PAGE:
The more important question for global energy markets involves the deal’s influence on the way gas is moved on ships. For Australia, Mozambique, the United States and Canada, China has held promise as a lucrative new market for sea-borne liquefied natural gas. The pipeline from Russia is the “least-cost trade pathway,” meaning it is cheaper than any other potential source of imports for China, said Kenneth B. Medlock III, senior director at the Center for Energy Studies at Rice University in Houston, which has developed a global model of the natural gas trade.

(That gas will be worth $10.50 to $11 by the time it reaches Shanghai, Mr. Medlock said, which slightly reduces its pricing advantage.)

Meanwhile, Russia is looking to quickly seize LNG market share as well. The development of the Eastern Siberian gas fields will allow Russia to tap additional supplies that can be exported onto tankers through the Pacific port at Vladivostok. And China, in a separate deal, agreed to buy a smaller volume of LNG from the Yamal project, which will help support construction of that undertaking in Russia’s Arctic.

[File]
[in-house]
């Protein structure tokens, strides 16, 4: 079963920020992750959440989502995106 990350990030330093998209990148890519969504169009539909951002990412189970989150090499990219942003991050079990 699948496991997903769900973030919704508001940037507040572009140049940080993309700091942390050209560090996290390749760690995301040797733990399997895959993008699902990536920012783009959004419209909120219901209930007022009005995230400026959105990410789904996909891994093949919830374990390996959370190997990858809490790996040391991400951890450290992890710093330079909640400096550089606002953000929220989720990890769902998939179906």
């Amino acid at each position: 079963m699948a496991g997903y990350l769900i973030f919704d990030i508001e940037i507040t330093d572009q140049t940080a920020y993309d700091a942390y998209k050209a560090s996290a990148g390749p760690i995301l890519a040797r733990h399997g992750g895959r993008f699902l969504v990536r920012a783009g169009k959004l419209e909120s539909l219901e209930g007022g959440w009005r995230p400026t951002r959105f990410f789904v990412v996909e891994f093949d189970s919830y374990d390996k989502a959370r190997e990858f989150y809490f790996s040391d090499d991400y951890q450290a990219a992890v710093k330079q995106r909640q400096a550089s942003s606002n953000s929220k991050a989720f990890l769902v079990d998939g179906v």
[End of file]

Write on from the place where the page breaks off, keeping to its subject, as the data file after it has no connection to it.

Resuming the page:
The combined effect stands to disrupt LNG markets as Russia elbows in with large new supplies. That places new pressure on countries like Canada, whose bid to be early to market has been eclipsed by Russia.

The earliest discussions of LNG shipments from Canada’s West Coast pointed to a potential bonanza, with Asian prices far higher than those in North America. And although rising natural gas demand means the Asian market remains for the taking, the Russian deal underlines the need for Canada to think differently about exporting to the Pacific, said Peter Tertzakian, chief energy economist at ARC Financial Corp. in Calgary.

“The trick for Canada is to make sure we get to market with a good, low-cost product,” he said. “Because there’s no point in getting to market only to find out you’re the high-cost producer.”